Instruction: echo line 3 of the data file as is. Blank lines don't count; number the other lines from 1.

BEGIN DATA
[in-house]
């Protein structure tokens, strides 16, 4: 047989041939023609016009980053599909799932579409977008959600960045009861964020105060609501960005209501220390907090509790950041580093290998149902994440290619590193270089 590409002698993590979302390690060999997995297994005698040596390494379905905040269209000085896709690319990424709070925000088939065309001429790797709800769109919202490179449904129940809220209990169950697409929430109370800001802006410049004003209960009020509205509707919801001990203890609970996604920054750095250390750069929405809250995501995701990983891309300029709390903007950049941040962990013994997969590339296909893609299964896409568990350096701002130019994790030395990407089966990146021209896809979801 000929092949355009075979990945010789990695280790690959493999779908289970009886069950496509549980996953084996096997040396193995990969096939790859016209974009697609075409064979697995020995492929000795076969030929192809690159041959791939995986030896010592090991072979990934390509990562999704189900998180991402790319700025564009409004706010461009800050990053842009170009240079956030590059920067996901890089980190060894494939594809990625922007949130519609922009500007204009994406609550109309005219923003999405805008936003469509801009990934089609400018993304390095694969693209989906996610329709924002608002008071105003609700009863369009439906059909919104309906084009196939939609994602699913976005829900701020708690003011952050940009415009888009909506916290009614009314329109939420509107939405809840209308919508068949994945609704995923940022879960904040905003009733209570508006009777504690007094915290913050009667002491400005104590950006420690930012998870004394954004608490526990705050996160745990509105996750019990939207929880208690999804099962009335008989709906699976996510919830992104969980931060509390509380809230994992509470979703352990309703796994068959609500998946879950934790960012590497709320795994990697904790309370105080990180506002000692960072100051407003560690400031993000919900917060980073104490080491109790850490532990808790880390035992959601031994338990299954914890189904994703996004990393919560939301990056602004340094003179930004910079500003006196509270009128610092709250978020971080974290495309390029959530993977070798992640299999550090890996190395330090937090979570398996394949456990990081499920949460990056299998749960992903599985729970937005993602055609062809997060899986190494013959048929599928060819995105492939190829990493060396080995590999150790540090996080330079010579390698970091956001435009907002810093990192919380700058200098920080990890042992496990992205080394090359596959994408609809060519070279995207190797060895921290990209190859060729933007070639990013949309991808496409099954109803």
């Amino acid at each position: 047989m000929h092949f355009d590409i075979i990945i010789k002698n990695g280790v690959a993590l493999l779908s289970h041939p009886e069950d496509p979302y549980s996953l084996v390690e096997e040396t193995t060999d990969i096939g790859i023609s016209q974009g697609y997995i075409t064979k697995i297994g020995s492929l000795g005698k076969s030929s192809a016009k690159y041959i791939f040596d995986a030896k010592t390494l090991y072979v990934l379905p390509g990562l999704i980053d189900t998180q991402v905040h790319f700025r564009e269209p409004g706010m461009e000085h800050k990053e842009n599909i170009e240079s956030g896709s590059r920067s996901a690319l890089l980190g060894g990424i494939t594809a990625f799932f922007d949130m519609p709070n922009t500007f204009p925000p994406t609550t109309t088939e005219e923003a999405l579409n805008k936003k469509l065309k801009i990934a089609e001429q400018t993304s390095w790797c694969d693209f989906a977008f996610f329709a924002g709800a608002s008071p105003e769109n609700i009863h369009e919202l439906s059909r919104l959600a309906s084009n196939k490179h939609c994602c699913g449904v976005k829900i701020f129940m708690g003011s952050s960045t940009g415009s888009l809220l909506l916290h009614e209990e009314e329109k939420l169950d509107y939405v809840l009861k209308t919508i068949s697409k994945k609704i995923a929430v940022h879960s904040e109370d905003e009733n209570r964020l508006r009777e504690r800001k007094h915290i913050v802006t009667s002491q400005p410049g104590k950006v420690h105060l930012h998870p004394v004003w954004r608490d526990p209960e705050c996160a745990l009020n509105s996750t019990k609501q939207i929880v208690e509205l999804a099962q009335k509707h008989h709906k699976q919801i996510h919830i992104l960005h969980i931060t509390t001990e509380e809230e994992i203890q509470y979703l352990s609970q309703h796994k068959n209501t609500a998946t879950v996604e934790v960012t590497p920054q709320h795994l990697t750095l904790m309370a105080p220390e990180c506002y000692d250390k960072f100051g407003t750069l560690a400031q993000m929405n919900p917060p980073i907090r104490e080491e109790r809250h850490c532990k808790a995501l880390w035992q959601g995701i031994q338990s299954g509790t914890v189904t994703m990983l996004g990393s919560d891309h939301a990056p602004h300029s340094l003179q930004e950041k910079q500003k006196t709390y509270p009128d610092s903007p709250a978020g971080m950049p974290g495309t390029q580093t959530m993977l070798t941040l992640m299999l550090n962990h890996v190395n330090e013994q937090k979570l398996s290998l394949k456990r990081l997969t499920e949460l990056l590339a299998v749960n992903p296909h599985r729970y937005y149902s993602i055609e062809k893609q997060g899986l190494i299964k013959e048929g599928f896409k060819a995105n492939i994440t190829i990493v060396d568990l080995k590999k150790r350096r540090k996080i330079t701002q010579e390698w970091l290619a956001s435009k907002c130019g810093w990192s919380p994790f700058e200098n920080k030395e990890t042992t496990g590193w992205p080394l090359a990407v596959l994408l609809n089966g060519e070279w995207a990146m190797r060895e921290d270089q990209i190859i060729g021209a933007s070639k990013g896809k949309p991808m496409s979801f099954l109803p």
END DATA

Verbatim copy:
């Amino acid at each position: 047989m000929h092949f355009d590409i075979i990945i010789k002698n990695g280790v690959a993590l493999l779908s289970h041939p009886e069950d496509p979302y549980s996953l084996v390690e096997e040396t193995t060999d990969i096939g790859i023609s016209q974009g697609y997995i075409t064979k697995i297994g020995s492929l000795g005698k076969s030929s192809a016009k690159y041959i791939f040596d995986a030896k010592t390494l090991y072979v990934l379905p390509g990562l999704i980053d189900t998180q991402v905040h790319f700025r564009e269209p409004g706010m461009e000085h800050k990053e842009n599909i170009e240079s956030g896709s590059r920067s996901a690319l890089l980190g060894g990424i494939t594809a990625f799932f922007d949130m519609p709070n922009t500007f204009p925000p994406t609550t109309t088939e005219e923003a999405l579409n805008k936003k469509l065309k801009i990934a089609e001429q400018t993304s390095w790797c694969d693209f989906a977008f996610f329709a924002g709800a608002s008071p105003e769109n609700i009863h369009e919202l439906s059909r919104l959600a309906s084009n196939k490179h939609c994602c699913g449904v976005k829900i701020f129940m708690g003011s952050s960045t940009g415009s888009l809220l909506l916290h009614e209990e009314e329109k939420l169950d509107y939405v809840l009861k209308t919508i068949s697409k994945k609704i995923a929430v940022h879960s904040e109370d905003e009733n209570r964020l508006r009777e504690r800001k007094h915290i913050v802006t009667s002491q400005p410049g104590k950006v420690h105060l930012h998870p004394v004003w954004r608490d526990p209960e705050c996160a745990l009020n509105s996750t019990k609501q939207i929880v208690e509205l999804a099962q009335k509707h008989h709906k699976q919801i996510h919830i992104l960005h969980i931060t509390t001990e509380e809230e994992i203890q509470y979703l352990s609970q309703h796994k068959n209501t609500a998946t879950v996604e934790v960012t590497p920054q709320h795994l990697t750095l904790m309370a105080p220390e990180c506002y000692d250390k960072f100051g407003t750069l560690a400031q993000m929405n919900p917060p980073i907090r104490e080491e109790r809250h850490c532990k808790a995501l880390w035992q959601g995701i031994q338990s299954g509790t914890v189904t994703m990983l996004g990393s919560d891309h939301a990056p602004h300029s340094l003179q930004e950041k910079q500003k006196t709390y509270p009128d610092s903007p709250a978020g971080m950049p974290g495309t390029q580093t959530m993977l070798t941040l992640m299999l550090n962990h890996v190395n330090e013994q937090k979570l398996s290998l394949k456990r990081l997969t499920e949460l990056l590339a299998v749960n992903p296909h599985r729970y937005y149902s993602i055609e062809k893609q997060g899986l190494i299964k013959e048929g599928f896409k060819a995105n492939i994440t190829i990493v060396d568990l080995k590999k150790r350096r540090k996080i330079t701002q010579e390698w970091l290619a956001s435009k907002c130019g810093w990192s919380p994790f700058e200098n920080k030395e990890t042992t496990g590193w992205p080394l090359a990407v596959l994408l609809n089966g060519e070279w995207a990146m190797r060895e921290d270089q990209i190859i060729g021209a933007s070639k990013g896809k949309p991808m496409s979801f099954l109803p």